Five Common Reasons Misses Occur In The Snatch
Written by Hank Lopez

I want to cover five of the common mistakes or technical issues I see when lifters miss while performing the snatch. As we all know, this is a very technical lift and can give you a lot to think about, so I will also share some good mental cues to keep in mind while approaching the bar.

  • Shoulders and lats engaged. We talk a lot about the shoulders being in the back and down position. What we mean by that is once the shoulders are back, we now want to think about digging the pinky fingers into the bar; this will result in helping the lats engage. Without doing this, the lifter will have a hard time pulling the bar back into position and will often miss out front. While on the platform, you may hear me say “pin your shoulders back, pinkys into the bar”. Doing these two things will help the bar stay close to the body as the lifter begins to drive through the floor. So while approaching the bar, try to make a routine checklist of these two things.

  • Getting the knees back. Another reason which may cause the lifter to get pulled forward is when the lifter rips the bar from the floor at 100mph! The faster the bar leaves the floor, the more likely you are to miss positions. Some of you have the opportunity of me being your “super friend” and having you pause at the knee, cueing you to push the knees back, really feeling those hammies engage and as a result, the bar goes flying over your head. When we fail to push the knees back, the bar may travel around them, which will put you forward onto the toes. Romanian deadlifts and good mornings are movements you could add to your warm up before any of the Olympic lifts. These two movements will help you recognize how pushing the knees back will result in the recruitment of the hamstrings. So remember – slow is smooth, smooth is fast!

  • Finishing too early. This is a battle we all have to wage. As the weight starts to get heavy, it’s common to just pull under without ever reaching full extension. We all know the Burgener warm up piece “elbows high and outside.” Finishing early makes this position hard to reach. CJ shared a great cue with me, which has led to more consistent lifts. If we can get the “shoulders behind the ears”, it allows the elbows to go high and outside, and as a result, the bar path will remain closer to the body. We can practice this with one movement that often gets forgotten about – the muscle snatch.  In order to perform this lift the elbows must be high and outside, keeping the barbell close to the body. Remember, all the skill transfer lifts (e.g. muscle snatch and snatch balance) can be done with an empty barbell or pvc, depending on your skill level or confidence in the Olympic lifts.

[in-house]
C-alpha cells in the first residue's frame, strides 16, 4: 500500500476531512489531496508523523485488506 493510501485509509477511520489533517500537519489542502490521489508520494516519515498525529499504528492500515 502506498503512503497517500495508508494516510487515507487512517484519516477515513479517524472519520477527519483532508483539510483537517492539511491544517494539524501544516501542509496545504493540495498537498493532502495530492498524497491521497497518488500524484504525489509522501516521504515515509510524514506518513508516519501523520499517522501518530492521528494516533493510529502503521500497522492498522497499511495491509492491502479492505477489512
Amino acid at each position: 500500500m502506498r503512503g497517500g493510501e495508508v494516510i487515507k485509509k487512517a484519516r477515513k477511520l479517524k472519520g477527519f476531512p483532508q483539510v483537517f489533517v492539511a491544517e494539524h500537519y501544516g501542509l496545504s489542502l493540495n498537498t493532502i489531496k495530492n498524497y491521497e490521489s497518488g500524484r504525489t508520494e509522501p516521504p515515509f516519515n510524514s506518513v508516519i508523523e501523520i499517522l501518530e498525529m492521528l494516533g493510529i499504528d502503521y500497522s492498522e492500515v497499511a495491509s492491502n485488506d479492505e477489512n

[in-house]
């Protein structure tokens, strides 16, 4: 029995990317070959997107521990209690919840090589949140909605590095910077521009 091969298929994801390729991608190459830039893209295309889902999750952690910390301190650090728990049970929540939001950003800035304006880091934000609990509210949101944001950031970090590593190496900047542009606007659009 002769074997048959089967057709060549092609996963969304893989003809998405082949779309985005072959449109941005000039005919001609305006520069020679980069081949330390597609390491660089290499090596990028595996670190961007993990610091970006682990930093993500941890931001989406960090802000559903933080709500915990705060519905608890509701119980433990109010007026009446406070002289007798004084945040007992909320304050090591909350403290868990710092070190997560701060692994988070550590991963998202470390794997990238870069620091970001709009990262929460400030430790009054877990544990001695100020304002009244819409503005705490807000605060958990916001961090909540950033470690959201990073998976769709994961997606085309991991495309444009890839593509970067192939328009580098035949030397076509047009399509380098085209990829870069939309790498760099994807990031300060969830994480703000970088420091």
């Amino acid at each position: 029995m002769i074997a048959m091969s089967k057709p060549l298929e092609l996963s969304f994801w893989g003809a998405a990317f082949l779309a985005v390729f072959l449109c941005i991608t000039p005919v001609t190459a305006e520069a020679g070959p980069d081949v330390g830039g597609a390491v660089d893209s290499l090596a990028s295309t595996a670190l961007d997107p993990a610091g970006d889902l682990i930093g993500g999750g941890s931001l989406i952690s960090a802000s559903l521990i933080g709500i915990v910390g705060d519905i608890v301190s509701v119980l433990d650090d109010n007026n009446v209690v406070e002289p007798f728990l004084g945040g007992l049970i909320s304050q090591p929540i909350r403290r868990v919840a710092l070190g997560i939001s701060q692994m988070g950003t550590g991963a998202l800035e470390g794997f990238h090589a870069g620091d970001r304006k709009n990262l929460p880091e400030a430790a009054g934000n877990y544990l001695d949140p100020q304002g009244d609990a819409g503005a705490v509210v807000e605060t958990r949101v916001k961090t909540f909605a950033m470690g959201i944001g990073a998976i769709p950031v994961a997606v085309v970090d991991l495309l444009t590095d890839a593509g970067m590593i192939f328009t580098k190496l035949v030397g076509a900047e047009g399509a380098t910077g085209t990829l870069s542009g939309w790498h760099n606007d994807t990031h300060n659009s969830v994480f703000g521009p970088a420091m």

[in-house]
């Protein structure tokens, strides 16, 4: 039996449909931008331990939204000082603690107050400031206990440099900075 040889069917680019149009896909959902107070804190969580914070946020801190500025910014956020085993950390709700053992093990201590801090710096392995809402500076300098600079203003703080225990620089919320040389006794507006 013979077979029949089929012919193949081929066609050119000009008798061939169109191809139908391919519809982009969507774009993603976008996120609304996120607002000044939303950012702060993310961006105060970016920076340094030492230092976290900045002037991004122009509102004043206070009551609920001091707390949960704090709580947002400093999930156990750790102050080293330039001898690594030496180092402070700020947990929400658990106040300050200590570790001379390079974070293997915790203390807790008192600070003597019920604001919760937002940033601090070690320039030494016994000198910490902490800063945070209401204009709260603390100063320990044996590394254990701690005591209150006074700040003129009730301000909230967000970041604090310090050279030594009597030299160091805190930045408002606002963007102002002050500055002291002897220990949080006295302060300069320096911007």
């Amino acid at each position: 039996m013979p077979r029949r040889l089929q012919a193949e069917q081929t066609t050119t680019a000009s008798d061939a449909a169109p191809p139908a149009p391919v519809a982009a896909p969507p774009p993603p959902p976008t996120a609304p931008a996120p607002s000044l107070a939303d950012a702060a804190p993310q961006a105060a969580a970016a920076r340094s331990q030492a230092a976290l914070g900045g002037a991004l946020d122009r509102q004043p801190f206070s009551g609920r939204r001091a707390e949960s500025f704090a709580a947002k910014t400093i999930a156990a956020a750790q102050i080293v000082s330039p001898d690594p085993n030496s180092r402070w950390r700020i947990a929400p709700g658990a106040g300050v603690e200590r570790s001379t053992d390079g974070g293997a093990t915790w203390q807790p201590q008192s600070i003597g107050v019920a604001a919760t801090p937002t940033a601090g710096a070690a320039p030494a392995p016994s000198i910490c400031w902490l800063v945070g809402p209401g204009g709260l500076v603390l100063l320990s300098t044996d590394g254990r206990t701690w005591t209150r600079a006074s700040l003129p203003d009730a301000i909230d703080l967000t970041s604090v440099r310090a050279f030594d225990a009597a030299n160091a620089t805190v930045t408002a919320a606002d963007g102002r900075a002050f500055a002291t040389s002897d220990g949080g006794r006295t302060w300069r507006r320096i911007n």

• Looking down in the bottom. There could be many reasons for this happening, mobility being one of the major ones. I am positive we’re all familiar with the term “neutral gaze.” To me, this means never staring at the ceiling while performing a deadlift or looking up at the bar during toes-to-bar. This holds true during the snatch as well. In the receiving position, if the lifter is looking down, we can safely agree that the risk of losing the lift directly in front is high. This is something that can be addressed at lighter loads by simply holding at the bottom of the squat and adjusting the head before standing. Another thing we can all benefit from is more mobility work to aid the overhead position. Keep in mind when the head is down, it becomes difficult to keep a proud chest.

  • Being in a hurry to stand. I see this the most when the lifter catches the weight on the toes. The fight to stand is almost instant and this frequently leads to the athlete running off the platform, shoulders rotating forward, along with other things we want nothing to do with. Catching on the toes can be an indicator of the barbell getting away from the lifter. A simple cue of staying back, or finishing “shoulders behind the ear”, may help fix follow on attempts. This could also be from the uncomfortable position the lifter may have with the overhead squat. Simply working more with a controlled descent and a pause at the bottom could assist with this. Try using a 32X1 tempo fir overhead squats.

Always keep in mind that patience is a key component of the Olympic lifts. There are so many things to think about during the progression of these beautiful movements. Learning one step at a time will pay off in the end. Meanwhile, adding some of the skill transfer movements and proper warm-up will aid in your proficiency of the snatch.